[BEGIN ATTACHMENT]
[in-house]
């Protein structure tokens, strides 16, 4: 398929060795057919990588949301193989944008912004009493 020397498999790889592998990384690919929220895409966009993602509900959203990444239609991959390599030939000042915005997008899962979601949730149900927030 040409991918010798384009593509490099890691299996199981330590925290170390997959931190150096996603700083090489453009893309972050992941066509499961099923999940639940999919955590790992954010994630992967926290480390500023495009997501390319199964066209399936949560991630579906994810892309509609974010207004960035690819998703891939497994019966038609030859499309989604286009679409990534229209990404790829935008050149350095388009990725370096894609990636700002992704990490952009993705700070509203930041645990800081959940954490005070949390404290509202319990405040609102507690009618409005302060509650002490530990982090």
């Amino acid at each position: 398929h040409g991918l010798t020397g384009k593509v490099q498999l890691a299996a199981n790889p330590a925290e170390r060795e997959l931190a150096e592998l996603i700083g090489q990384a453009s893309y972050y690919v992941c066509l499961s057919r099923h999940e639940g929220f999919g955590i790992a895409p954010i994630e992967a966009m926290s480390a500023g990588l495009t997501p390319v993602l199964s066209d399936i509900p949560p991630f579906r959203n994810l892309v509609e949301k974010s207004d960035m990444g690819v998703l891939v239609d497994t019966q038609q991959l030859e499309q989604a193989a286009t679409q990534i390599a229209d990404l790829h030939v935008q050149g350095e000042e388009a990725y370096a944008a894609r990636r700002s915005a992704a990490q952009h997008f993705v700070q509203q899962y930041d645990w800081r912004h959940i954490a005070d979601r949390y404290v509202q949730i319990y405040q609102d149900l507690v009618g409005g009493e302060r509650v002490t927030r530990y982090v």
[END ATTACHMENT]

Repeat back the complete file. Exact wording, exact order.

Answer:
[in-house]
């Protein structure tokens, strides 16, 4: 398929060795057919990588949301193989944008912004009493 020397498999790889592998990384690919929220895409966009993602509900959203990444239609991959390599030939000042915005997008899962979601949730149900927030 040409991918010798384009593509490099890691299996199981330590925290170390997959931190150096996603700083090489453009893309972050992941066509499961099923999940639940999919955590790992954010994630992967926290480390500023495009997501390319199964066209399936949560991630579906994810892309509609974010207004960035690819998703891939497994019966038609030859499309989604286009679409990534229209990404790829935008050149350095388009990725370096894609990636700002992704990490952009993705700070509203930041645990800081959940954490005070949390404290509202319990405040609102507690009618409005302060509650002490530990982090």
């Amino acid at each position: 398929h040409g991918l010798t020397g384009k593509v490099q498999l890691a299996a199981n790889p330590a925290e170390r060795e997959l931190a150096e592998l996603i700083g090489q990384a453009s893309y972050y690919v992941c066509l499961s057919r099923h999940e639940g929220f999919g955590i790992a895409p954010i994630e992967a966009m926290s480390a500023g990588l495009t997501p390319v993602l199964s066209d399936i509900p949560p991630f579906r959203n994810l892309v509609e949301k974010s207004d960035m990444g690819v998703l891939v239609d497994t019966q038609q991959l030859e499309q989604a193989a286009t679409q990534i390599a229209d990404l790829h030939v935008q050149g350095e000042e388009a990725y370096a944008a894609r990636r700002s915005a992704a990490q952009h997008f993705v700070q509203q899962y930041d645990w800081r912004h959940i954490a005070d979601r949390y404290v509202q949730i319990y405040q609102d149900l507690v009618g409005g009493e302060r509650v002490t927030r530990y982090v």